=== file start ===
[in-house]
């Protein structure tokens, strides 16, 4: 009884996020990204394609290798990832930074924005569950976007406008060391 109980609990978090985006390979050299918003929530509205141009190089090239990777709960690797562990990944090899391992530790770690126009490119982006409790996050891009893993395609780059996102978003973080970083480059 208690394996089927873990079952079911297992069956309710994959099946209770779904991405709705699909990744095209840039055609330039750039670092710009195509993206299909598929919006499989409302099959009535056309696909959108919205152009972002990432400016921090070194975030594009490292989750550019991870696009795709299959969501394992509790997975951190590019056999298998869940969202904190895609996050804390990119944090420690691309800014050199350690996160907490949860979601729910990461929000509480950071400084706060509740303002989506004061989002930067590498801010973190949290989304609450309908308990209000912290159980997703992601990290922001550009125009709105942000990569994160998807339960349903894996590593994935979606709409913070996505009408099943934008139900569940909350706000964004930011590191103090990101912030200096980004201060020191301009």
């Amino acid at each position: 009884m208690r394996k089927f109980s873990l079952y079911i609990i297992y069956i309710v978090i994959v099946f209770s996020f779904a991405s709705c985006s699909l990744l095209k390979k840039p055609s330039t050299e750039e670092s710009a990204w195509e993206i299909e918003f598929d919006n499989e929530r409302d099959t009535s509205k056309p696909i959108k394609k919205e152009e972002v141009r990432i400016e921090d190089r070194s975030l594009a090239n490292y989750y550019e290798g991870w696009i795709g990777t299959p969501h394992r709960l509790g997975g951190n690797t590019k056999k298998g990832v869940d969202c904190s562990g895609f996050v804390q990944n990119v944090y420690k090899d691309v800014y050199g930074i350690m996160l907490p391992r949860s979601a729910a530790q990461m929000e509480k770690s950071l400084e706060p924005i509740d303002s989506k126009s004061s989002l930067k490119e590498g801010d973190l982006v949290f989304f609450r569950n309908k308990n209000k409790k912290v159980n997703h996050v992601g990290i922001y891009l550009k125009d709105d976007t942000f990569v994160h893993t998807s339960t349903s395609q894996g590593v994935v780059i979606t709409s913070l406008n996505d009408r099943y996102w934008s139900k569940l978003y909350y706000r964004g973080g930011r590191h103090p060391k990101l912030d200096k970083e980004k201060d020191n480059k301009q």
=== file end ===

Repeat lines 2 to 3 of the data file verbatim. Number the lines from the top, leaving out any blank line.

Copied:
């Protein structure tokens, strides 16, 4: 009884996020990204394609290798990832930074924005569950976007406008060391 109980609990978090985006390979050299918003929530509205141009190089090239990777709960690797562990990944090899391992530790770690126009490119982006409790996050891009893993395609780059996102978003973080970083480059 208690394996089927873990079952079911297992069956309710994959099946209770779904991405709705699909990744095209840039055609330039750039670092710009195509993206299909598929919006499989409302099959009535056309696909959108919205152009972002990432400016921090070194975030594009490292989750550019991870696009795709299959969501394992509790997975951190590019056999298998869940969202904190895609996050804390990119944090420690691309800014050199350690996160907490949860979601729910990461929000509480950071400084706060509740303002989506004061989002930067590498801010973190949290989304609450309908308990209000912290159980997703992601990290922001550009125009709105942000990569994160998807339960349903894996590593994935979606709409913070996505009408099943934008139900569940909350706000964004930011590191103090990101912030200096980004201060020191301009």
């Amino acid at each position: 009884m208690r394996k089927f109980s873990l079952y079911i609990i297992y069956i309710v978090i994959v099946f209770s996020f779904a991405s709705c985006s699909l990744l095209k390979k840039p055609s330039t050299e750039e670092s710009a990204w195509e993206i299909e918003f598929d919006n499989e929530r409302d099959t009535s509205k056309p696909i959108k394609k919205e152009e972002v141009r990432i400016e921090d190089r070194s975030l594009a090239n490292y989750y550019e290798g991870w696009i795709g990777t299959p969501h394992r709960l509790g997975g951190n690797t590019k056999k298998g990832v869940d969202c904190s562990g895609f996050v804390q990944n990119v944090y420690k090899d691309v800014y050199g930074i350690m996160l907490p391992r949860s979601a729910a530790q990461m929000e509480k770690s950071l400084e706060p924005i509740d303002s989506k126009s004061s989002l930067k490119e590498g801010d973190l982006v949290f989304f609450r569950n309908k308990n209000k409790k912290v159980n997703h996050v992601g990290i922001y891009l550009k125009d709105d976007t942000f990569v994160h893993t998807s339960t349903s395609q894996g590593v994935v780059i979606t709409s913070l406008n996505d009408r099943y996102w934008s139900k569940l978003y909350y706000r964004g973080g930011r590191h103090p060391k990101l912030d200096k970083e980004k201060d020191n480059k301009q």